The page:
Access

You are not currently logged in.

Access your personal account or get JSTOR access through your library or other institution:

login

Log in to your personal account or through your institution.

If You Use a Screen Reader

This content is available through Read Online (Free) program, which relies on page scans. Since scans are not currently available to screen readers, please contact JSTOR User Support for access. We'll provide a PDF copy for your screen reader.

'Discipline without Oppression': Sequence, Timing and Marginality in Southern Rhodesia's Post-War Development Regime

Eric Worby
The Journal of African History
Vol. 41, No. 1 (2000), pp. 101-125
Stable URL: http://www.jstor.org/stable/183512
Page Count: 25
  • Read Online (Free)
  • Download ($34.00)
  • Subscribe ($19.50)
  • Cite this Item
Since scans are not currently available to screen readers, please contact JSTOR User Support for access. We'll provide a PDF copy for your screen reader.
'Discipline without Oppression': Sequence, Timing and Marginality in Southern Rhodesia's Post-War Development Regime
Preview not available

Abstract

The regime of 'development' that emerged in post-war Southern Rhodesia was organized around a naturalized racial axis that differentiated among African and European populations, both culturally and politically. A series of legislative acts and administrative innovations were devoted to the reform of four principal domains of African rural life: the disciplining of hygienic practice, the stabilization of the monogamous family, the regularization of land tenure and the rationalization of agrarian techniques. These sites of intervention were considered integral to the task of reconciling conservation imperatives with political exigencies, particularly the demand that Africans be removed from European-designated farmland while sustaining the promise to increase black prosperity. The unity of these objectives in policy discourse quickly dissolved, however, when local administrators and agricultural extension officers were faced with the task of implementing the means to attain them. An analysis of two adjacent African reserves in the north-west - Sanyati and Gokwe - illustrates the importance of the timing and sequence according to which regions were drawn into the prescriptive apparatus of the development regime. These malarial, tsetse-infested lowlands, remote from the major axes of urban and industrial development, were located in a region distinguished by the historical absence of competing claims by European settlers to land. Sanyati began to receive immigrants forcibly resettled from white farms in the central midlands and south-eastern reserves in the 1950s, at a time when the coercive, hyper-rational model of development was reaching its apogee behind the passage of the Native Land Husbandry Act. A decade later, Gokwe received waves of the same immigrant population under conditions of greater administrative freedom. Targeting immigrants who had already internalized the 'discipline' of development and styled themselves as 'modern', Gokwe's extension staff was able to institute a voluntary, cotton-based regime, one widely regarded as a model of African rural 'advancement'.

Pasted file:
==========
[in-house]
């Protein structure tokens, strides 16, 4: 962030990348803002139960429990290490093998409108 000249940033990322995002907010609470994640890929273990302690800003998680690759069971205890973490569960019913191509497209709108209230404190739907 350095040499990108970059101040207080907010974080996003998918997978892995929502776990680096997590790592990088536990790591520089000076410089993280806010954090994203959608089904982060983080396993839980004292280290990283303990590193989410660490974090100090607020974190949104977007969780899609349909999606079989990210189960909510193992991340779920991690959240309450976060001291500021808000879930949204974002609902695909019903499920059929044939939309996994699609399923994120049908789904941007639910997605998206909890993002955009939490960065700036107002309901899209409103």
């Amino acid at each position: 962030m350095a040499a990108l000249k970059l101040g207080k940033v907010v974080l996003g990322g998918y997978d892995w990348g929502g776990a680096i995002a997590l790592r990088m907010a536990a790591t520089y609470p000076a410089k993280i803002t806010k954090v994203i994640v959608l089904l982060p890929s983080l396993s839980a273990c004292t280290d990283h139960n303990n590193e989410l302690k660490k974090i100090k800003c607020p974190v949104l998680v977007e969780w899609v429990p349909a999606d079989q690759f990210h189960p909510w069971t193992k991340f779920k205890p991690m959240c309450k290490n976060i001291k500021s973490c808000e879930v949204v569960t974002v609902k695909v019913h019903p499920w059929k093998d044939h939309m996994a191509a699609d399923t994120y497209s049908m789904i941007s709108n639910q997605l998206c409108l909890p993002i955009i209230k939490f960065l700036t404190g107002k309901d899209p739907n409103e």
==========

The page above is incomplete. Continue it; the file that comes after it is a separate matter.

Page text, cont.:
Page Thumbnails

  • Thumbnail: Page 
101
    101
  • Thumbnail: Page 
102
    102
  • Thumbnail: Page 
103
    103
  • Thumbnail: Page 
104
    104
  • Thumbnail: Page 
105
    105
  • Thumbnail: Page 
106
    106
  • Thumbnail: Page 
107
    107
  • Thumbnail: Page 
108
    108
  • Thumbnail: Page 
109
    109
  • Thumbnail: Page 
110
    110
  • Thumbnail: Page 
111
    111
  • Thumbnail: Page 
112
    112
  • Thumbnail: Page 
113
    113
  • Thumbnail: Page 
114
    114
  • Thumbnail: Page 
115
    115
  • Thumbnail: Page 
116
    116
  • Thumbnail: Page 
117
    117
  • Thumbnail: Page 
118
    118
  • Thumbnail: Page 
119
    119
  • Thumbnail: Page 
120
    120
  • Thumbnail: Page 
121
    121
  • Thumbnail: Page 
122
    122
  • Thumbnail: Page 
123
    123
  • Thumbnail: Page 
124
    124
  • Thumbnail: Page 
125
    125